The talk underlines the importance of the act of interpretive reading that precedes translation practice. It highlights the role played by the same in the translator’s choice of the text, her foregrounding of meaning, her modulations of tone, and her linguistic choices.
It shows how every translation practice begins with the basic philosophical premise of the impossibility and inevitability of translation. Nevertheless, it addresses the way in which each translator appropriates the space of ‘inevitability’ to deploy her methods and strategies of translation.
These strategies are devised to suit the interpretive act that the translator performs on the Source Text, even before the text is subjected to translation. The above framing shall be illustrated with examples from the speaker’s own experience of translating texts ranging from the translation of several chapters of Joyce’s Ulysses into Malayalam, her translation of the stories of the progressive writer, Karoor, into English, the translation of the modernist poet Ayyappa Paniker’s poems into English, and her attempts at rendering Judith Butler’s and Helene Cixous’ theoretical essays into Malayalam.
About the Speaker
Professor Chitra Panikkar teaches at the Department of English, Bangalore University. After her PhD work on James Joyce and Marcel Proust from the Department of English, Kerala University, she worked as Resident Scholar in the James Joyce Foundation, Zurich, Switzerland for a year.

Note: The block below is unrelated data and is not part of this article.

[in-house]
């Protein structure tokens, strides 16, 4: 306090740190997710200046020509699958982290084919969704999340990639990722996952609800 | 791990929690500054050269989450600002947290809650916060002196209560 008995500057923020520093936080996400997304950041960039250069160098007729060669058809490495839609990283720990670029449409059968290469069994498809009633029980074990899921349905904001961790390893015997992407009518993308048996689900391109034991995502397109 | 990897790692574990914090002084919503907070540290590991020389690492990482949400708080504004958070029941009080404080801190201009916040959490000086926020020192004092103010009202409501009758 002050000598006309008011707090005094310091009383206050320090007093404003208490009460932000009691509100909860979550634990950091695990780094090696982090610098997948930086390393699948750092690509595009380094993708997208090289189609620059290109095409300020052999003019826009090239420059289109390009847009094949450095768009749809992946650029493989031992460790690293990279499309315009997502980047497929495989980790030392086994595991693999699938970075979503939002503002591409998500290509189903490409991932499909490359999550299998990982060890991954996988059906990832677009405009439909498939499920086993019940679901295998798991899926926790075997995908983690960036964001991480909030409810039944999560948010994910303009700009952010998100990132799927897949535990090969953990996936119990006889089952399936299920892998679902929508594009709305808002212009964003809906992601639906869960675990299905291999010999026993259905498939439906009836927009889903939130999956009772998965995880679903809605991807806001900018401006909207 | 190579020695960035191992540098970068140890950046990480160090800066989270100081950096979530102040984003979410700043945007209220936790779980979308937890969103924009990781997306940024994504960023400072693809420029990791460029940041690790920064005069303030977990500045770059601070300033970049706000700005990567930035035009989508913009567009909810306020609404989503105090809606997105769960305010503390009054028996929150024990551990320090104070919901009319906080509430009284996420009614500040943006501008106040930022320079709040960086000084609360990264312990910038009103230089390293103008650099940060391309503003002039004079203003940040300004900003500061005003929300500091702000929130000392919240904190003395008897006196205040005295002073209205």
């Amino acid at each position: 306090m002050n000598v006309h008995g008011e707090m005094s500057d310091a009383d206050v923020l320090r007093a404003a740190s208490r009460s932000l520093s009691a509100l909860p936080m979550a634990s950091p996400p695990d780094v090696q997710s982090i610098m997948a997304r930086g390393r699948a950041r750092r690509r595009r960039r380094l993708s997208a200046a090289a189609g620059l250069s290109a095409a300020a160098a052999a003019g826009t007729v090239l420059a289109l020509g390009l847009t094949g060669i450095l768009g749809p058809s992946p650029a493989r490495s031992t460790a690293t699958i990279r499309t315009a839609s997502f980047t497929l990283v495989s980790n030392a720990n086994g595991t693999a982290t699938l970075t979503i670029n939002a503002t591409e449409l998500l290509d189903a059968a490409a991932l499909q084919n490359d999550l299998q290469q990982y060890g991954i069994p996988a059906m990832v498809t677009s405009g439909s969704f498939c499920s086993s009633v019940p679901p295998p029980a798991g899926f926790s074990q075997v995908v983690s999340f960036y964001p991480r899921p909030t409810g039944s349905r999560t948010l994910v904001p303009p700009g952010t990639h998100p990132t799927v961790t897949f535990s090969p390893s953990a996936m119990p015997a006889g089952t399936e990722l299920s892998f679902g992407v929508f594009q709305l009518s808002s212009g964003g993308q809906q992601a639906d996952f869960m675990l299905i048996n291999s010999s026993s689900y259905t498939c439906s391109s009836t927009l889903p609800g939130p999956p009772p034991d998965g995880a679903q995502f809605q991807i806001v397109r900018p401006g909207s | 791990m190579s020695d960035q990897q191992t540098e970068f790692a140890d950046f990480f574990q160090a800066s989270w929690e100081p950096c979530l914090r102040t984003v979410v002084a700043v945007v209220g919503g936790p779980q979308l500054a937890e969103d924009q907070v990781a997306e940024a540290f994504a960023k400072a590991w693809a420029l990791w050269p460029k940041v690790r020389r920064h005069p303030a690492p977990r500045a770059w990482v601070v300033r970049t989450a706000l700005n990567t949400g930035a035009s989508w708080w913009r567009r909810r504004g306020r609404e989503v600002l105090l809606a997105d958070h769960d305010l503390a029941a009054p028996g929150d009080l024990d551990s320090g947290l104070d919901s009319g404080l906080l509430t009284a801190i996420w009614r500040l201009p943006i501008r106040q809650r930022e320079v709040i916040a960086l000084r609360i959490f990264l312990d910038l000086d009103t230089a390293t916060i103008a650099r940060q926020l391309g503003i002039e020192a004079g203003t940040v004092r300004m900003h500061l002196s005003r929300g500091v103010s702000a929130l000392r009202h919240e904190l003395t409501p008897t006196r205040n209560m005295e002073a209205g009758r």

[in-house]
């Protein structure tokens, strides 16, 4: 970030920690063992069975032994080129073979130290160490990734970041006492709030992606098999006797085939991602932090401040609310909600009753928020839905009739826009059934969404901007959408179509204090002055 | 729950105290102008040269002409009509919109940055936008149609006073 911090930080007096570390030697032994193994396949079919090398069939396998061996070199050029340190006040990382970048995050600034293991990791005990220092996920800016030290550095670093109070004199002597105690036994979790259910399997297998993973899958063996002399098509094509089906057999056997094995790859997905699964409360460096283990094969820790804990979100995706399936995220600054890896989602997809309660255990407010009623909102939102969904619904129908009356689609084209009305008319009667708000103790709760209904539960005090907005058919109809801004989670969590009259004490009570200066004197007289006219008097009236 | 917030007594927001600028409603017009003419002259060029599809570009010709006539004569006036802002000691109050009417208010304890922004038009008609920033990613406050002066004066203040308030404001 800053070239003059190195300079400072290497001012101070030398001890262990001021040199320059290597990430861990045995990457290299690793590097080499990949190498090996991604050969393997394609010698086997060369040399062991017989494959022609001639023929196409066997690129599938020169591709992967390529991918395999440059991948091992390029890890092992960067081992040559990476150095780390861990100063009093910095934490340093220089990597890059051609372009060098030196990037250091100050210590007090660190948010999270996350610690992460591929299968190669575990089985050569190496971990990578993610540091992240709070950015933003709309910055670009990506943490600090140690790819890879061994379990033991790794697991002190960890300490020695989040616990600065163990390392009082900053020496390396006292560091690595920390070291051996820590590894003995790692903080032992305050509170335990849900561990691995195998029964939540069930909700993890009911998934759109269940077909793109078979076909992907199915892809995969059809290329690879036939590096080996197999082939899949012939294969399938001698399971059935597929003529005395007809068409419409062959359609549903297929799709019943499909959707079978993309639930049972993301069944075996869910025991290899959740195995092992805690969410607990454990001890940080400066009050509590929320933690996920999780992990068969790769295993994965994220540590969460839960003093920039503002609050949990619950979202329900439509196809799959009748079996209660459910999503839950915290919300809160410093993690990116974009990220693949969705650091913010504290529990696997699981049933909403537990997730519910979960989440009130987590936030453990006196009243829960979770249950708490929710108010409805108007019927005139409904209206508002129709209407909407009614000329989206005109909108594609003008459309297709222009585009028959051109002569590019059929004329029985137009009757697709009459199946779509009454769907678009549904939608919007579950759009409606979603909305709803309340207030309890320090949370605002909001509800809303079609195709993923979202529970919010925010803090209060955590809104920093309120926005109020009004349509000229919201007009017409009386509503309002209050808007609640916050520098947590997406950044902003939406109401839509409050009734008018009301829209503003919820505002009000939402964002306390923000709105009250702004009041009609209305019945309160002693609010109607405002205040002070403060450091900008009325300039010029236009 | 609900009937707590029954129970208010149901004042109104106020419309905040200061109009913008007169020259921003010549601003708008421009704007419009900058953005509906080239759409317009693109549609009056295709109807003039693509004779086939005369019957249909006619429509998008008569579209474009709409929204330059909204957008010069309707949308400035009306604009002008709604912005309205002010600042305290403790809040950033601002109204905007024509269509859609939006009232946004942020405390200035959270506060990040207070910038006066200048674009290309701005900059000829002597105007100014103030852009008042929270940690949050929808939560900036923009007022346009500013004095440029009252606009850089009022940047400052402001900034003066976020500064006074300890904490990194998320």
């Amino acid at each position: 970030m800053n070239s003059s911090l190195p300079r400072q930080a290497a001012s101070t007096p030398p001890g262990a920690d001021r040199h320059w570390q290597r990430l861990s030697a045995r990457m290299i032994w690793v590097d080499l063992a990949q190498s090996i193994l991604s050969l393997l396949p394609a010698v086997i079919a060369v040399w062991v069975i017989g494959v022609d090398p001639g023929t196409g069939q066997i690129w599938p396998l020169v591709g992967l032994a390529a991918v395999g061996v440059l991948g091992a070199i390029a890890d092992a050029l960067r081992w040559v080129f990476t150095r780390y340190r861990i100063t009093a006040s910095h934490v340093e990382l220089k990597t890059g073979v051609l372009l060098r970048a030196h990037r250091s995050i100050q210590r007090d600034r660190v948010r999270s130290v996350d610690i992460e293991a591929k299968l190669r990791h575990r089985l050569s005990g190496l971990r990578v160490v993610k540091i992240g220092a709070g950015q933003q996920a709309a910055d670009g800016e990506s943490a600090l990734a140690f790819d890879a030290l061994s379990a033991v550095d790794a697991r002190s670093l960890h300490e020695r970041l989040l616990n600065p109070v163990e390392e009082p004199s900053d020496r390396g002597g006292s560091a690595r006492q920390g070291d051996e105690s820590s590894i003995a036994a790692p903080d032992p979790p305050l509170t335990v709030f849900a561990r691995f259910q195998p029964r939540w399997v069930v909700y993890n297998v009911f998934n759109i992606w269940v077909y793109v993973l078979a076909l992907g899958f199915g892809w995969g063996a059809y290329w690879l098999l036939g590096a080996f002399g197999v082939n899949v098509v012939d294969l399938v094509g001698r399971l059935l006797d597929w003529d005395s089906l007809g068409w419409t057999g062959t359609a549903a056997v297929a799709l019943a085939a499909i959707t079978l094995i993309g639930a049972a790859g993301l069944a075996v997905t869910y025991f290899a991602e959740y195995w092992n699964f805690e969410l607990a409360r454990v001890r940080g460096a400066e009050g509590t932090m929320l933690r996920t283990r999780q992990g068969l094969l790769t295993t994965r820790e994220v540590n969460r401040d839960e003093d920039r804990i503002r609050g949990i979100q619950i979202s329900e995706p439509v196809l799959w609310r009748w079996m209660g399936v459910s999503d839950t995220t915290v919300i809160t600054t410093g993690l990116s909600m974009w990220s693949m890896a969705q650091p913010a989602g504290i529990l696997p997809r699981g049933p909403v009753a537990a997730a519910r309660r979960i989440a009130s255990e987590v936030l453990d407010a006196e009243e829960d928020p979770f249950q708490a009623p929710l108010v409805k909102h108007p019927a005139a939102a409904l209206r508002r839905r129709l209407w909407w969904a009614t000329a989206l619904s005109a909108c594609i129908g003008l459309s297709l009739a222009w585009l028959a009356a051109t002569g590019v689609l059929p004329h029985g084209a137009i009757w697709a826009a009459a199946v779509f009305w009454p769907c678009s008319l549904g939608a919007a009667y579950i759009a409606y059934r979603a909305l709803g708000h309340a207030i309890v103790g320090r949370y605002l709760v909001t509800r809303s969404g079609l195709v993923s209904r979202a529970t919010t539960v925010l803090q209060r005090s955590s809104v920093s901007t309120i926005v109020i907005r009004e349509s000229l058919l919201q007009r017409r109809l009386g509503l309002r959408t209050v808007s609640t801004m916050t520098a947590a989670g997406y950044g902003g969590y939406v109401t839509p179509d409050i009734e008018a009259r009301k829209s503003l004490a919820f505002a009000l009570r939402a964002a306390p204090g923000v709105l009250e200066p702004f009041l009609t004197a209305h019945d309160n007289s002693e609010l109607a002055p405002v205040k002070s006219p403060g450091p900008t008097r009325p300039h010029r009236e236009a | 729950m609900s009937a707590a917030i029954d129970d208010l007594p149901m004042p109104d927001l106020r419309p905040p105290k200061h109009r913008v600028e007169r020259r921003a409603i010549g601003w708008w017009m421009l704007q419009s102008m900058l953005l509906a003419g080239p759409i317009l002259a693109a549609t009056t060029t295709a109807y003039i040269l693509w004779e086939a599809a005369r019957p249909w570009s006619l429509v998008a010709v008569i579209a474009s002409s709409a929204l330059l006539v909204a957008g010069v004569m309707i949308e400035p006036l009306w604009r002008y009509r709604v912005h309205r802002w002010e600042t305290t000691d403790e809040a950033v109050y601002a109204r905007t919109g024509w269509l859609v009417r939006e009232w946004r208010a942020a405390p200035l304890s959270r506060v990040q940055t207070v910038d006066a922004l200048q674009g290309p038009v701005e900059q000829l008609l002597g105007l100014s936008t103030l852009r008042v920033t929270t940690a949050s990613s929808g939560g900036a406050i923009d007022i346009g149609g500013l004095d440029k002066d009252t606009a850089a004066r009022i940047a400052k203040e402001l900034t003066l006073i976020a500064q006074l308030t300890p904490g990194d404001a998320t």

On her return to India, she worked as Lecturer in the Centre for Comparative Literature (CCL) in Hyderabad Central University for eight years, and as Reader in the Centre for Applied Linguistics and Translation Studies in the same University for six years, before she joined the Department of English, Bangalore University.
Her areas of interest span Literary and Cultural Theory, Translation Studies, and Indian Literatures. Joyce Studies being her specialisation, she has translated and published eight chapters of Joyce’s Ulysses into Malayalam and continues to translate literary and critical texts from Malayalam into English and vice versa while theorising those practices.
She has been on a fellowship of the Department of Culture, Government of India for two years, and has been an Associate Fellow at the Indian Institute of Advanced Study (IIAS), Shimla.
The last few years, as part of a research programme sponsored by the UGC, she has been consistently working on questions of Identity, and has published articles that offer an interdisciplinary perspective on literary texts. Apart from her ongoing interest in curricula revisions and syllabus-designing, she has been socially active on issues of Gender and Caste.